The septic system is a type of the Decentralized Wastewater Treatment Systems (DWTS), discussed in the previous article and possibly a missing piece in wastewater management for developing countries. The septic system is widespread in Africa, even in urban areas, and has prevented many public health crises by solving many African countries’ sanitation challenges. In Nigeria, the name “septic tank” and “soakaway” is used interchangeably, but the term “soakaway” is used more frequently among residents. It’s seen in almost every corner of the country, reducing open defecation in many parts of the country. I remember growing up in Nigeria and never knowing the difference between a soakaway and septic tank, which is the case for most Nigerians. Although used commonly, it is rarely understood by those who use it. Therefore, in most cases, not properly constructed or maintained.
The septic system consists of a septic tank and a drainfield or soil absorption field. While the septic tank is an enclosed vessel underneath the ground, designed to collect wastewater, separating it into settleable solids(sludge) and floatable solids (scum, e.g., oil and grease). The septic tank’s primary function is to accumulate, consolidate, and store solids, which are then digested as organic matter by bacteria. At the same time, the fluid is discharged as treated effluent into the drainfield or absorption field. It is a simple design that encourages natural decomposition without oxygen (anaerobic) and requires no additional chemical to treat wastewater, whereas the soakaway is a smaller tank that collects only liquid wastewater and not sludge. At times, the septic system might have a soakaway attached to the septic tank. The septic system was officially recognized by the EPA in 1997 as a sustainable, long-term solution for treating wastewater.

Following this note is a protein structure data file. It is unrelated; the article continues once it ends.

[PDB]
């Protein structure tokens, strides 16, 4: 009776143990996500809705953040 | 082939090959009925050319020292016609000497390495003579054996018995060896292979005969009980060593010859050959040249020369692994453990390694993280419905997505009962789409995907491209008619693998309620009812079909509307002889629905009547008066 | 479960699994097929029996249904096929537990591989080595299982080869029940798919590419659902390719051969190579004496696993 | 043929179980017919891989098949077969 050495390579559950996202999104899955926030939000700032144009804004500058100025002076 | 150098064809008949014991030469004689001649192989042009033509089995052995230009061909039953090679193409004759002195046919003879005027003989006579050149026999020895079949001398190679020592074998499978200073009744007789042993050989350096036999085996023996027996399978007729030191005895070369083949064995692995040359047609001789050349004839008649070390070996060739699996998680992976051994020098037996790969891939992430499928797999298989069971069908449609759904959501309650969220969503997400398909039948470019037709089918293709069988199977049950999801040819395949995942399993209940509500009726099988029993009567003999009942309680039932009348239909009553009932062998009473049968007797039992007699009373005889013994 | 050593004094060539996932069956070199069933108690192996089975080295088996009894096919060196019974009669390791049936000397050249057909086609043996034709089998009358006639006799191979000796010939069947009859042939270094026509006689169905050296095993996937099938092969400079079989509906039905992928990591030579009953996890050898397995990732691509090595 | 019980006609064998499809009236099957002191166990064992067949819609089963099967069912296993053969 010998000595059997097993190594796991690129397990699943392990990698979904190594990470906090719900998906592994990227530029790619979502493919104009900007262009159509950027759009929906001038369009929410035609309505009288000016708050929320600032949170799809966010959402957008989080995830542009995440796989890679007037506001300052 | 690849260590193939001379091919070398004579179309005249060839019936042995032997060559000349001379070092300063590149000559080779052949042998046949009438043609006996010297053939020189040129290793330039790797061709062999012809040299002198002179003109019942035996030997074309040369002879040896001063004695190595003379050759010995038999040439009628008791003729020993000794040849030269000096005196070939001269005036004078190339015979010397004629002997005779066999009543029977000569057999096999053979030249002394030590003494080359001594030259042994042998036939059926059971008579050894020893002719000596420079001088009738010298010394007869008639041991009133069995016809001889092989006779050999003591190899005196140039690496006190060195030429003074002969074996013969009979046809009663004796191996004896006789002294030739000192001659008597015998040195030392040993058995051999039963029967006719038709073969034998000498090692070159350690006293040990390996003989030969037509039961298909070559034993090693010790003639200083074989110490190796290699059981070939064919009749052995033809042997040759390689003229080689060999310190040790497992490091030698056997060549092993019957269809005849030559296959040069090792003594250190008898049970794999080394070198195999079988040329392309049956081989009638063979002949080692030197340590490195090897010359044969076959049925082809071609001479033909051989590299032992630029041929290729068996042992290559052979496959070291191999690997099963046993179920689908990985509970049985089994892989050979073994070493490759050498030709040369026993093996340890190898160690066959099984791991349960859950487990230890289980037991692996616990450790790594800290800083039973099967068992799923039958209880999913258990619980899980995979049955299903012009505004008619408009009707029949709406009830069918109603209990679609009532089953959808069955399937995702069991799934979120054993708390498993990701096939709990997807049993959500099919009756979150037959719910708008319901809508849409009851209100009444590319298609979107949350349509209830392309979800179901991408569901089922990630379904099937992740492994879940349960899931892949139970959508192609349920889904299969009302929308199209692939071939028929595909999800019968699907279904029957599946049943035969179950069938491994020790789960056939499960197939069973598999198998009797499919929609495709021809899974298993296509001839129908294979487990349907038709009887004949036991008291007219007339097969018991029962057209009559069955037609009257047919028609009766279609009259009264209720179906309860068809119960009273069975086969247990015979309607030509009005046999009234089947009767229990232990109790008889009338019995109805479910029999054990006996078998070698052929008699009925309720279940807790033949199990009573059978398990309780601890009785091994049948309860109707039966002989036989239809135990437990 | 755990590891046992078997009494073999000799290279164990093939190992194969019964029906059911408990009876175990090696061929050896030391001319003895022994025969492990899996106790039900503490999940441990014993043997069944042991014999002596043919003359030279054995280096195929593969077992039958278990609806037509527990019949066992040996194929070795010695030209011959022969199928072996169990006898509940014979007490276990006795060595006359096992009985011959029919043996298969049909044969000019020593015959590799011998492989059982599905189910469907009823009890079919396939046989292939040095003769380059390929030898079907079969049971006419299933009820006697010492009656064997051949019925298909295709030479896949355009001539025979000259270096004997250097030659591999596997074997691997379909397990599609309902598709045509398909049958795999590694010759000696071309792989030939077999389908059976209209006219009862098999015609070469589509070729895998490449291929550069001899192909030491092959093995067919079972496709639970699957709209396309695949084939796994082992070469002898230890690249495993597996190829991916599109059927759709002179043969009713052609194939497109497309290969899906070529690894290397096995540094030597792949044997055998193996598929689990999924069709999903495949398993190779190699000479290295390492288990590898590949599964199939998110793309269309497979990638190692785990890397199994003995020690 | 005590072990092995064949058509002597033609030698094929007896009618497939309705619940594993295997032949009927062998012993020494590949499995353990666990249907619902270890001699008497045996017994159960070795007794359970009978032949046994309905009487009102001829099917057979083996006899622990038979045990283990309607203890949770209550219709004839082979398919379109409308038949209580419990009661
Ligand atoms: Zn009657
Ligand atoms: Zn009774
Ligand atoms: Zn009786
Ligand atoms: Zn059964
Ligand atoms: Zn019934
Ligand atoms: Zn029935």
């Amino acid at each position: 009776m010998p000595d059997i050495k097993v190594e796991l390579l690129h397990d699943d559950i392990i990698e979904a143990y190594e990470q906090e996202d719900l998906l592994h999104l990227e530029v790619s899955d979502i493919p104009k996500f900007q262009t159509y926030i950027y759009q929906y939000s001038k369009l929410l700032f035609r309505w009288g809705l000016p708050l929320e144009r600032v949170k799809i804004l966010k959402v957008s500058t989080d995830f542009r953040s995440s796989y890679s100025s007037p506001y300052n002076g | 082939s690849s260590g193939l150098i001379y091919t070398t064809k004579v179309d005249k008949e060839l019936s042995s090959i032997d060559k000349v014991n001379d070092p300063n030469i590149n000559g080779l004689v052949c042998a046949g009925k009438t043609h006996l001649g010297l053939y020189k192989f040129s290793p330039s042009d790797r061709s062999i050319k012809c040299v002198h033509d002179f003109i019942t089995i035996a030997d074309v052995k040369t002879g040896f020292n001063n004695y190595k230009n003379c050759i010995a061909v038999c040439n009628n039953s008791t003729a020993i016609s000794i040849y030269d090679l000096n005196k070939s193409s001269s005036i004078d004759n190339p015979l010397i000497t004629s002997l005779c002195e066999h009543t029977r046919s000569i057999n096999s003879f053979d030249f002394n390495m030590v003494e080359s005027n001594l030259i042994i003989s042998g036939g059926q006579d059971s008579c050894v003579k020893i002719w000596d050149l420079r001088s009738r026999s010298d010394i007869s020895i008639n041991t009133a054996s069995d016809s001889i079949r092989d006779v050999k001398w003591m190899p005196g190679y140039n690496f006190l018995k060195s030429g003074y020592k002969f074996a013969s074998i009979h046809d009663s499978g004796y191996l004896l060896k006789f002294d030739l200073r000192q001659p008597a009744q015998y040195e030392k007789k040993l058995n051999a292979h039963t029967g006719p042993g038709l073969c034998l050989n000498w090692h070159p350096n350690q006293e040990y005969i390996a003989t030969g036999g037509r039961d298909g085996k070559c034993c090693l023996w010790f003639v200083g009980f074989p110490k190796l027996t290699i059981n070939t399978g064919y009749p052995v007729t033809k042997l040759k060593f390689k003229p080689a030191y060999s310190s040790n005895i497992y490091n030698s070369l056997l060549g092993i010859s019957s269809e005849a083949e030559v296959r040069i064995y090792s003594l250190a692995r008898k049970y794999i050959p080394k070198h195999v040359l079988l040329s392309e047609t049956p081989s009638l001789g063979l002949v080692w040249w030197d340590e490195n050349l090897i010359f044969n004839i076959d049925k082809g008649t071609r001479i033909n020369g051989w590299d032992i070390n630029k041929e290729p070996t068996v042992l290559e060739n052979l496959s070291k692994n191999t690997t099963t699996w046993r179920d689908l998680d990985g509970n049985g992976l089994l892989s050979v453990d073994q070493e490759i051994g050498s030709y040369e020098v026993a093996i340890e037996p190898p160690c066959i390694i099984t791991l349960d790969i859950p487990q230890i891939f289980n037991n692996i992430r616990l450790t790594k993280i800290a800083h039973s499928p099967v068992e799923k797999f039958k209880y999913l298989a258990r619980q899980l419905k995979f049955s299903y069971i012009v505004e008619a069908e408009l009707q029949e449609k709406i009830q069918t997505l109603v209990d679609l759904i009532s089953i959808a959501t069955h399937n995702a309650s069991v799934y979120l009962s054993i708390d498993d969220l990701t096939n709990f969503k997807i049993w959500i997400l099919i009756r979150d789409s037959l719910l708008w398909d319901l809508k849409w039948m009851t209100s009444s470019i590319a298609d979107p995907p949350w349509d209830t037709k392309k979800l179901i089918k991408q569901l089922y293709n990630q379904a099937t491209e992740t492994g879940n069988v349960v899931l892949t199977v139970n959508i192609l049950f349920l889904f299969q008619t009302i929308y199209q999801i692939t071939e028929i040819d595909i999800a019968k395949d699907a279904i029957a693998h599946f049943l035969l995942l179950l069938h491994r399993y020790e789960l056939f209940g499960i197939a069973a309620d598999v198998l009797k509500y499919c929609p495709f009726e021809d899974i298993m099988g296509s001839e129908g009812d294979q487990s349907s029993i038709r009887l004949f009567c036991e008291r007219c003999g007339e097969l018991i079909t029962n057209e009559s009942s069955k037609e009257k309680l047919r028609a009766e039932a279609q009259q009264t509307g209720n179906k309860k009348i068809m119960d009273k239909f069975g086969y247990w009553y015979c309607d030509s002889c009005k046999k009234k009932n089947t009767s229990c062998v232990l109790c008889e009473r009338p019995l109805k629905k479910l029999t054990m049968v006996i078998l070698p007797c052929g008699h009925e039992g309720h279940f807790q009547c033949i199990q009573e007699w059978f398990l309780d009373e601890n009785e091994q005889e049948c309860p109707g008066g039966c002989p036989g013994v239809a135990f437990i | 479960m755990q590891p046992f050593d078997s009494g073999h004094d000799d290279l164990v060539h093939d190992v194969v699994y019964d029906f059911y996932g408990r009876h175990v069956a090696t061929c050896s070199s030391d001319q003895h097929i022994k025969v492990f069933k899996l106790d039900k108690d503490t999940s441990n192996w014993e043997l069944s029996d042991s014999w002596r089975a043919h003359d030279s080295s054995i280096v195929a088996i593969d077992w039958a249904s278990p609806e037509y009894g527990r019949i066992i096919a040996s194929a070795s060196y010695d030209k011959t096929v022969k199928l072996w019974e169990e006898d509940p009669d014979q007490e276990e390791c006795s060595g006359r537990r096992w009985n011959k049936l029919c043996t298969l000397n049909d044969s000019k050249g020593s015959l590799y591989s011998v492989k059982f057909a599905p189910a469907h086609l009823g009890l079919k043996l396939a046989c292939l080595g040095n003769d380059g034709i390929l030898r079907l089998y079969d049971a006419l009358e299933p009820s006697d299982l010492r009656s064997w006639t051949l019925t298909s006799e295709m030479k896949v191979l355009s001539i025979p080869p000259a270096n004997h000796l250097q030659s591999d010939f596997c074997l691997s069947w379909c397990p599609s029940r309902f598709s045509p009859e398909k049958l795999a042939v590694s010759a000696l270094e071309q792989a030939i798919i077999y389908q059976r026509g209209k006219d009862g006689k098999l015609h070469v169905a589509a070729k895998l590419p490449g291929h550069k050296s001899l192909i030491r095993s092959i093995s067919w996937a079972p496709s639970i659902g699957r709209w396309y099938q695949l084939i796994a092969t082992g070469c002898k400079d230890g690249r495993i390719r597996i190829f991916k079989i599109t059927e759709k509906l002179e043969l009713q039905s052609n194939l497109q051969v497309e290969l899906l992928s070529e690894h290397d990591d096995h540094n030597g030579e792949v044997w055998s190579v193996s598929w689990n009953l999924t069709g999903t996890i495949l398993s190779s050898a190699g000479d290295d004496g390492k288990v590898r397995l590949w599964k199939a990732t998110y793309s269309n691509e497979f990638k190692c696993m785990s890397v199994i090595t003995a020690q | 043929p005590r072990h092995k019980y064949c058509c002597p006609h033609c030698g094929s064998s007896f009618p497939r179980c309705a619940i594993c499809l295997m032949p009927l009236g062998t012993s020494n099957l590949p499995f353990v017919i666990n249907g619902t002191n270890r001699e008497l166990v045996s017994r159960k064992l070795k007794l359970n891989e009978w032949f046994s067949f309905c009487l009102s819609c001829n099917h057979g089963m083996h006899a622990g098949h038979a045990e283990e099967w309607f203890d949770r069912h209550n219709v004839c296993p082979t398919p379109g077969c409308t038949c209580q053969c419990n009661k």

The septic system presents exciting possibilities for solving many developing countries’ sanitation challenges. It requires very little to no energy, especially if the system is gravity-fed. Once the water moves through the drain field, it is virtually clean, free of harmful pathogens, and replenishes groundwater. The cost of constructing a septic system is a bonus, as it is much more individually affordable and presents many entrepreneurial opportunities.
Cost of Constructing a Septic System
The initial cost of setting up a septic tank in Nigeria ranges from N150,000 to N500,000 ($429 – $1429). This can be considered high for a country where half the population lives under a dollar per day but pretty cheap considering the alternative option of a CWTS. Things to consider when constructing a septic system include: